Originally published in the 2010 ASCO Daily News

Joseph V. Simone, MD, of the University of Florida Shands Cancer Center, is the 2010 recipient of the ASCO/American Cancer Society Award. He will be presented his award and give his lecture on the origins and future direction of quality in cancer care during a Special Session at ASCO's Annual Meeting.

Dr. Simone, Interim Director of the University of Florida Shands Cancer Center in 2008-2009, is now a Senior Advisor to the Center. He has also served in leadership positions at the Huntsman Cancer Institute and Memorial Sloan-Kettering Cancer Center. Dr. Simone spent much of his medical career at St. Jude Children’s Research Hospital, where he joined the staff in 1967 and served as its Director from 1983 to 1992.

The ASCO/American Cancer Society Award and Lecture honors an individual who has made significant contributions to the prevention and management of cancer. In addition to his extensive leadership experience in cancer administration, Dr. Simone — a pediatric hematologist-oncologist by training — has made groundbreaking discoveries in the field of cancer research. While at St. Jude, he contributed to the development of curative treatments for childhood leukemia and lymphoma.

“The institution had just opened a few years before, and they were trying to develop better treatments for children with leukemia,” said Dr. Simone in an interview with ASCO Daily News. “With guidance from our mentor there, Dr. Donald Pinkel, our research team was the first to say this was a curable disease, at least in some patients. And you can’t top that — that’s the best you can do in any career.”

Dr. Simone began his medical career with no particular speciality in mind. While attending the Stritch School of Medicine of Loyola University Chicago, he worked as a lab technician at a community hospital and became interested in hematology. He chose a residency in internal medicine at Presbyterian- St. Luke’s Hospital and a fellowship in pediatric hematology at the University of Illinois. According to Dr. Simone, although he was an internist by training, pediatric hematology (unlike adult hematology) was not its own field at the time — by choosing it, he was also choosing to practice oncology.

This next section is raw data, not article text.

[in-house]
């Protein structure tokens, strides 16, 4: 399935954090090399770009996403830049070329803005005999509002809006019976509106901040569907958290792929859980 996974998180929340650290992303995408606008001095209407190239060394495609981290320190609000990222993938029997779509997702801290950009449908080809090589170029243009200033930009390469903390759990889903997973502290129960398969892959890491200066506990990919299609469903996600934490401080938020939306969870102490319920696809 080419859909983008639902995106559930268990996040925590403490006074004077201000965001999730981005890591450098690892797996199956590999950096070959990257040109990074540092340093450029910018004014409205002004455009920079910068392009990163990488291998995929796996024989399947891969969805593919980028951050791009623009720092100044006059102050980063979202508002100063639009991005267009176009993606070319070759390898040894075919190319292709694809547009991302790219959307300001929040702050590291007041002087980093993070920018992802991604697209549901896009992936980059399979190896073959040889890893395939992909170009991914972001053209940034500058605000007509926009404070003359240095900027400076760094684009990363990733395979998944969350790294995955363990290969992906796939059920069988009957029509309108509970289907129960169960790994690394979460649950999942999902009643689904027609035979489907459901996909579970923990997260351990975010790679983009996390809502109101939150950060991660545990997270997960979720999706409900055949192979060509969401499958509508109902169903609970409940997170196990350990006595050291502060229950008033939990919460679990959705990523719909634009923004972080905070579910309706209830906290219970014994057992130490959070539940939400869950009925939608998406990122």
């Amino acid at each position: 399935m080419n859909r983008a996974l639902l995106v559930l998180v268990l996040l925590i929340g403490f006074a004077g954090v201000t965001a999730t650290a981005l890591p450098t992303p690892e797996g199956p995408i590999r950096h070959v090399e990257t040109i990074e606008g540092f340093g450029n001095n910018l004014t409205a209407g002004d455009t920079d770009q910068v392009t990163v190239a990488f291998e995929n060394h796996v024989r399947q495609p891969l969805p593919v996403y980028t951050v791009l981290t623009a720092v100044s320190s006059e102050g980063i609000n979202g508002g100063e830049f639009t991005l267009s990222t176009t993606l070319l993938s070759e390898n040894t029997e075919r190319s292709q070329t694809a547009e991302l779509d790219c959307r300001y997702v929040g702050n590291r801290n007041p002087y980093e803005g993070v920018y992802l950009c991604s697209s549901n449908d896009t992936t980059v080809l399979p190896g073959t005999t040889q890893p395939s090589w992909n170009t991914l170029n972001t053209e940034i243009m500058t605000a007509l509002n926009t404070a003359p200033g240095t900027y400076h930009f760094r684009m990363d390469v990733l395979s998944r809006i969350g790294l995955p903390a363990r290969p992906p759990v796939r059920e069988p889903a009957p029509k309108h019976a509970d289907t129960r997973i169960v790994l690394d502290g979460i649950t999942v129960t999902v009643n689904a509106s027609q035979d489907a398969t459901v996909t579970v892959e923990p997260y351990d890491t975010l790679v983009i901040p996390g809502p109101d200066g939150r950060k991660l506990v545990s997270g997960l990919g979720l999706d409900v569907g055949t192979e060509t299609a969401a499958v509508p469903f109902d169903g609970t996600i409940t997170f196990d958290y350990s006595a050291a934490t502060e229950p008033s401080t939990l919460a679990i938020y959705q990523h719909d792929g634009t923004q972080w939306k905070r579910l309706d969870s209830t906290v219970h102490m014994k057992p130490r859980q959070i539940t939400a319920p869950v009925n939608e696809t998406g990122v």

Advancing Quality in Cancer Care

Since his tenure at St. Jude, Dr. Simone has continued to make significant contributions to the oncology community. In 2002, capitalizing on his extensive knowledge and experience working in the health care field, he put forth the initial concept for ASCO’s Quality Oncology Practice Initiative (QOPI®), a topic he plans to discuss during his award lecture.

Dr. Simone first found inspiration for QOPI, an oncologist-led, practice-based quality improvement program, while serving at Memorial Sloan-Kettering Cancer Center. As Physician-in-Chief during the time the Clinton administration’s health care plan was being debated, Dr. Simone was tasked with explaining the proposal’s ramifications to his staff.

“The plan would have included sending patients to community hospitals because the university hospitals were so expensive,” explained Dr. Simone. “And the docs all said, ‘They can’t do that; we give better care here.’ And I said ‘Where’s the data?’ Because then, of course, nobody collected data on the quality of care.”

That conversation sparked Dr. Simone’s interest in quality improvement. From 1996 to 2005 he served on the Institute of Medicine’s National Cancer Policy Board, which published several reports concerning the quality of cancer care, includingEnsuring Quality Cancer Care in 1999. Although that report in particular inspired interest and dialogue on the topic of quality, tangible change in the oncology community remained elusive.

At ASCO’s request, in 2002, Dr. Simone formed a Steering Committee that drafted a proposal for a program to promote excellence in cancer care. The final proposal was approved by ASCO’s Board of Directors, and after a successful pilot program, QOPI was opened to all ASCO members in 2006. Since that time, more than 500 practices have registered for the program. QOPI’s most recent success was the January 2010 launch of its certification program, which will provide 3-year certification for outpatient hematology-oncology practices based on practice achievement.

Dr. Simone has been an ASCO member since 1976. His efforts have been previously recognized by ASCO through the receipt of the Public Service Award in 2006 and the Distinguished Service Award for Scientific Achievement in 2002. In addition to his work with QOPI, he has served on a number of ASCO committees and task forces. Of his service within a multidisciplinary society such as ASCO, Dr. Simone said: “It’s a collegial atmosphere. Everybody is facing the same issues. As with any specialty organization, you learn from going to meetings, but you also learn from serving on committees. It’s been very helpful for me as I moved along in my career.”